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Let those leaves fall -- The Claw is back!

Sacramento Leaf Season officially returns with curbside pick-up

Large vehicle with leaf-grabbing claw
It's time for The Claw to make its appearance on Sacramento streets. (Photo
courtesy City of Sacramento.)

What metallic monster returns to Sacramento the day AFTER Halloween? The Claw, of course!

Nov. 1 is the official start of Sacramento Leaf Season and curbside pick-up of green waste. And with that pick-up comes the specially equipped mechanical leaf picker-upper affectionately nicknamed The Claw.

Through Jan. 23, city crews will scour and scrape the streets for leaf piles. Between now and then, each home will get about seven visits from The Claw.

“In the early part of the season, time between collections may be shorter,” says the city’s leaf season website. “As leaf drop volume grows, and if wind and rainstorms occur, it can take crews longer to rotate through the entire city.”

Without rain, it usually takes the crews 12 days to rotate around the city, picking up leaf piles. But a big storm can double that estimate. The wait time is usually longer in November and December when leaf fall is greatest.

“The schedule is updated daily based on volume of yard waste from the previous day, weather conditions and equipment availability,” says the city. “Check the calendar frequently since collection dates change often. Crews work rain or shine, including holidays.”

No days off for The Claw. Crews work sevens days a week including holidays.

Some reminders:

Leaf piles can be no bigger than 4 by 4 by 9 feet (and just one per household). Make sure there is space between the pile and the curb so water can flow down the gutter. Also, place the pile at least 6 feet away from cars, boats, basketball hoops or other obstructions. The Claw needs room to maneuver.

Don’t put plastic bags in street piles (including bags full of leaves). And don’t contaminate the leaf pile with trash or dog poop (a common problem).

Any branches in the pile should be trimmed to 3-foot pieces.

During leaf season, the City of Sacramento continues to pick up green waste containers. Fill those first before piling leaves in the street, advises the recycling and solid waste department. The containers will get picked up 13 times during Leaf Season – almost twice as much as visits from The Claw.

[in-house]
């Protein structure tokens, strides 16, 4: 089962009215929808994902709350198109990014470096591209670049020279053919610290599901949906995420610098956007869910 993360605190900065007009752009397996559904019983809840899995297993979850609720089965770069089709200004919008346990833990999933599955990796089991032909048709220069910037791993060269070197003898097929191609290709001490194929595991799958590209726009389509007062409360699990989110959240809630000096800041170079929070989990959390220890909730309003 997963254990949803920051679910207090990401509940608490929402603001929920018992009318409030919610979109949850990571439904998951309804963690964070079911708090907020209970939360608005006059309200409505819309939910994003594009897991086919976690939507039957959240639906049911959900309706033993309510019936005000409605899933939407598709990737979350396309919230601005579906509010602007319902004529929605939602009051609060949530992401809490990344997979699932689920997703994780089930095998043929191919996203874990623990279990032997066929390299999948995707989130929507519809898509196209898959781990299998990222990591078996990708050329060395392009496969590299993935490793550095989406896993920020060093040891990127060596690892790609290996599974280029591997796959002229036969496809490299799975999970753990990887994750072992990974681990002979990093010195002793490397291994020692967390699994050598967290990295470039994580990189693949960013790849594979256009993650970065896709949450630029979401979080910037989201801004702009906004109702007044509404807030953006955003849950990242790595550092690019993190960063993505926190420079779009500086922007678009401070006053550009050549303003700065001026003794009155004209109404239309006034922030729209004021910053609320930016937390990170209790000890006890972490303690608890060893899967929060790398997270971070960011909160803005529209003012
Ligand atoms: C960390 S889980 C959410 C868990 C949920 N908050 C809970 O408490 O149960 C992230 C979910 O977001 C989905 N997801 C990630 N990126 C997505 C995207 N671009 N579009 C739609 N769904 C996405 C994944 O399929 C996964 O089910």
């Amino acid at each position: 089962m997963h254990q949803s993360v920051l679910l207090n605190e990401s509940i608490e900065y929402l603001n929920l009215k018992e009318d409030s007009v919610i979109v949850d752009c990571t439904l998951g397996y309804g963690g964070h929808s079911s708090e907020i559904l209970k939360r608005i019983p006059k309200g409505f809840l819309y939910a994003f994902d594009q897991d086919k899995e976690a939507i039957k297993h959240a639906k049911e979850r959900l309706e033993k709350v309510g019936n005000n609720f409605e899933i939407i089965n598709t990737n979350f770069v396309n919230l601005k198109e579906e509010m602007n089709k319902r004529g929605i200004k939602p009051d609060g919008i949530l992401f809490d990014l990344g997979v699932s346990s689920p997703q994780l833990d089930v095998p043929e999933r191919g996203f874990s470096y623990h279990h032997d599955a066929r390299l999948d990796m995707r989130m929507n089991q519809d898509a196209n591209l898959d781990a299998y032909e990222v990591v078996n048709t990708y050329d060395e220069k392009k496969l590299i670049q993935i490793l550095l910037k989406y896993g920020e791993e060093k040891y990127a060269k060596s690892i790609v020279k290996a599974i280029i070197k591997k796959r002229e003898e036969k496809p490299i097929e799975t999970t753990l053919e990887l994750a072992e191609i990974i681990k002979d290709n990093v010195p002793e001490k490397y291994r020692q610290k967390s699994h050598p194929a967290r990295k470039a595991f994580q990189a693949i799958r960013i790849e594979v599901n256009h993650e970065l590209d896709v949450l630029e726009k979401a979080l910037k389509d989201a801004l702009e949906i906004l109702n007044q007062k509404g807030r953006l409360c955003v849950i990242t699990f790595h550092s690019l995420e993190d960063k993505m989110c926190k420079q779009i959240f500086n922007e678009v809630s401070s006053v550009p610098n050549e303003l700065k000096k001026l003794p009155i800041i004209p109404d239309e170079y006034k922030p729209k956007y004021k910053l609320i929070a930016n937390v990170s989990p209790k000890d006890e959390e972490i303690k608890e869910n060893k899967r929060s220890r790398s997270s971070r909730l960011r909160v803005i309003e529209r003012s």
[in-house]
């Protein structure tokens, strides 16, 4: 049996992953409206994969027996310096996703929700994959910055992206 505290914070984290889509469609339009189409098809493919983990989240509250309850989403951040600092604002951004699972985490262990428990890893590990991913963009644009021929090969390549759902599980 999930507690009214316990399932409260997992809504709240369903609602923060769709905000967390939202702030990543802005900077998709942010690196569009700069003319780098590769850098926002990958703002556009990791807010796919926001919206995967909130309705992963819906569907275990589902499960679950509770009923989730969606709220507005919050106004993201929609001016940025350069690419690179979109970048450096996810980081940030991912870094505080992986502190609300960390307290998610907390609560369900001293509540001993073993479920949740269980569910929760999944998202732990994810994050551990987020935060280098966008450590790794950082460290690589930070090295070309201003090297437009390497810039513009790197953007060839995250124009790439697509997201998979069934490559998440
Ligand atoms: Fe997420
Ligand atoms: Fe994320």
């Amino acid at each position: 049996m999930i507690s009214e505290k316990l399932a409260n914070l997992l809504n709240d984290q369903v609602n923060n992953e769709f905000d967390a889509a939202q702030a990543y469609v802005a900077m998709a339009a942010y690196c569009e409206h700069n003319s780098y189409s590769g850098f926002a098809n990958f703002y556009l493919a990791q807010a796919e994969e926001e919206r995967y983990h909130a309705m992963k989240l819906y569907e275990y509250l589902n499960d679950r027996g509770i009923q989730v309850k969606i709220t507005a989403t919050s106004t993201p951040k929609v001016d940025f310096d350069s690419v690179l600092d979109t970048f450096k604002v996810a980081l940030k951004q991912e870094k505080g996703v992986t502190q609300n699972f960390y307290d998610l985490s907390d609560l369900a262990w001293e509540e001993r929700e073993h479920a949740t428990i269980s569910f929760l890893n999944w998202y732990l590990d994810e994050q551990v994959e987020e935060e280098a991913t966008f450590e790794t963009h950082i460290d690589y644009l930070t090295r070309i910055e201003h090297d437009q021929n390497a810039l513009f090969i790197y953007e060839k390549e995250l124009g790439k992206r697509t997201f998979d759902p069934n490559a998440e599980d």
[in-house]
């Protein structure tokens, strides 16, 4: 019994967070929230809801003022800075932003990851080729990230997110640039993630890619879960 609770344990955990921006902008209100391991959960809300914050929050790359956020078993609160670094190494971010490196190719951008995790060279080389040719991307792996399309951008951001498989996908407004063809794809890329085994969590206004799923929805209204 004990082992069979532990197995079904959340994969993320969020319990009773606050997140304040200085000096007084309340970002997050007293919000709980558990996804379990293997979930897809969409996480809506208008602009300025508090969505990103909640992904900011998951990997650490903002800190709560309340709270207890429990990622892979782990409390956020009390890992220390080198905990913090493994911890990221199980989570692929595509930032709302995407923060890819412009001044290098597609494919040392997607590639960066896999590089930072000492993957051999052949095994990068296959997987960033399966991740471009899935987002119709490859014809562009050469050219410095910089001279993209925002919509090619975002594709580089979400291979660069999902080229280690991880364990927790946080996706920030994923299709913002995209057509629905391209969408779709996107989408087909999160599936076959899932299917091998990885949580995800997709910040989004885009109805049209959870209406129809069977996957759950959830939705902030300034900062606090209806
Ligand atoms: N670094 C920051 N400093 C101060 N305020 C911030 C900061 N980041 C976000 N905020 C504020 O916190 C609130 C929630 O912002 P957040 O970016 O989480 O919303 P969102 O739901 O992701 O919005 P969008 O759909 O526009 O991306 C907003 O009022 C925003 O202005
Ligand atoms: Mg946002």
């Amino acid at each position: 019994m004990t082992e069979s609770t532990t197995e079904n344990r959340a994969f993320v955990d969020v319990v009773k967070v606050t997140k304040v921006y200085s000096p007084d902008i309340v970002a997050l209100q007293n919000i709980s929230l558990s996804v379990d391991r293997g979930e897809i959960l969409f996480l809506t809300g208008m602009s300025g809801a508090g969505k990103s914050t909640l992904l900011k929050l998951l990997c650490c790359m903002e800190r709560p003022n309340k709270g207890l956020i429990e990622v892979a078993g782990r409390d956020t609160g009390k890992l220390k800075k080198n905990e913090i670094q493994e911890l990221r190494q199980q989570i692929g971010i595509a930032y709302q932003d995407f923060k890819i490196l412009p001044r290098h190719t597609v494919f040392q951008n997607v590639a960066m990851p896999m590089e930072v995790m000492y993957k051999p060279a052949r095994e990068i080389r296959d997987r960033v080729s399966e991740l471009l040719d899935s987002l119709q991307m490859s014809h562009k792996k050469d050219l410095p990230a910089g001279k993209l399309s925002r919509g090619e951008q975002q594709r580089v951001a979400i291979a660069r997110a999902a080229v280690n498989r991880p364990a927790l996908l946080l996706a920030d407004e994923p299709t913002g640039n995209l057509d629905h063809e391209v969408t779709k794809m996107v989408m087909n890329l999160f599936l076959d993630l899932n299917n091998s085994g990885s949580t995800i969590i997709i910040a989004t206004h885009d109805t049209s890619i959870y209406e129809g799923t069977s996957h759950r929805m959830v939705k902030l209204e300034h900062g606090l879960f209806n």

See when The Claw will visit you! For more information and the link to the calendar: .


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Dig In: Garden checklist for week of Jan. 29

Bundle up and get work done!

* Prune, prune, prune. Now is the time to cut back most deciduous trees and shrubs. The exceptions are spring-flowering shrubs such as lilacs.

* Now is the time to prune fruit trees, except apricot and cherry trees. Clean up leaves and debris around the trees to prevent the spread of disease.

* Prune roses, even if they’re still trying to bloom or sprouting new growth. Strip off any remaining leaves, so the bush will be able to put out new growth in early spring.

* Prune Christmas camellias (Camellia sasanqua), the early-flowering varieties, after their bloom. They don’t need much, but selective pruning can promote bushiness, upright growth and more bloom next winter. Feed with an acid-type fertilizer. But don’t feed your Japonica camellias until after they finish blooming next month. Feeding while camellias are in bloom may cause them to drop unopened buds.

* Clean up leaves and debris around your newly pruned roses and shrubs. Put down fresh mulch or bark to keep roots cozy.

* Apply horticultural oil to fruit trees to control scale, mites and aphids. Oils need 24 hours of dry weather after application to be effective.

* This is also the time to spray a copper-based oil to peach and nectarine trees to fight leaf curl. Avoid spraying on windy days.

* Divide daylilies, Shasta daisies and other perennials.

* Cut back and divide chrysanthemums.

* Plant bare-root roses, trees and shrubs.

* Transplant pansies, violas, calendulas, English daisies, snapdragons and fairy primroses.

* In the vegetable garden, plant fava beans, head lettuce, mustard, onion sets, radicchio and radishes.

* Plant bare-root asparagus and root divisions of rhubarb.

* In the bulb department, plant callas, anemones, ranunculus and gladiolus for bloom from late spring into summer.

* Plant blooming azaleas, camellias and rhododendrons. If you’re shopping for these beautiful landscape plants, you can now find them in full flower at local nurseries.

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